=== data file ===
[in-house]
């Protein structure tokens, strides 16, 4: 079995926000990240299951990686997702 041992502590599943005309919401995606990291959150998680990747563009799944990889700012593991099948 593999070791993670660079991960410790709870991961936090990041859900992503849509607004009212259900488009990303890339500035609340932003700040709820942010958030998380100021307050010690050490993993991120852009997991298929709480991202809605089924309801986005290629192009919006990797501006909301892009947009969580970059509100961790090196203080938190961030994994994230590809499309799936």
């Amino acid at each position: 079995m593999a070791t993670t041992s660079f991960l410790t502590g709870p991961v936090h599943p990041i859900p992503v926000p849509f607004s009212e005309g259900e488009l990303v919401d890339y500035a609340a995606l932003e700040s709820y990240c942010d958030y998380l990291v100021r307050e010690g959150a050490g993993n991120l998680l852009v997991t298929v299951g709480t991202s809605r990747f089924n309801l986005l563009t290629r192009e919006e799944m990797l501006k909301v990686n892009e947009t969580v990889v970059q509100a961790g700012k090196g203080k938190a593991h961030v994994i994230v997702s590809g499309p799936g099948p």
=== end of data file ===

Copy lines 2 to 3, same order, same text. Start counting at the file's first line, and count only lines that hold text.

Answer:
């Protein structure tokens, strides 16, 4: 079995926000990240299951990686997702 041992502590599943005309919401995606990291959150998680990747563009799944990889700012593991099948 593999070791993670660079991960410790709870991961936090990041859900992503849509607004009212259900488009990303890339500035609340932003700040709820942010958030998380100021307050010690050490993993991120852009997991298929709480991202809605089924309801986005290629192009919006990797501006909301892009947009969580970059509100961790090196203080938190961030994994994230590809499309799936």
């Amino acid at each position: 079995m593999a070791t993670t041992s660079f991960l410790t502590g709870p991961v936090h599943p990041i859900p992503v926000p849509f607004s009212e005309g259900e488009l990303v919401d890339y500035a609340a995606l932003e700040s709820y990240c942010d958030y998380l990291v100021r307050e010690g959150a050490g993993n991120l998680l852009v997991t298929v299951g709480t991202s809605r990747f089924n309801l986005l563009t290629r192009e919006e799944m990797l501006k909301v990686n892009e947009t969580v990889v970059q509100a961790g700012k090196g203080k938190a593991h961030v994994i994230v997702s590809g499309p799936g099948p």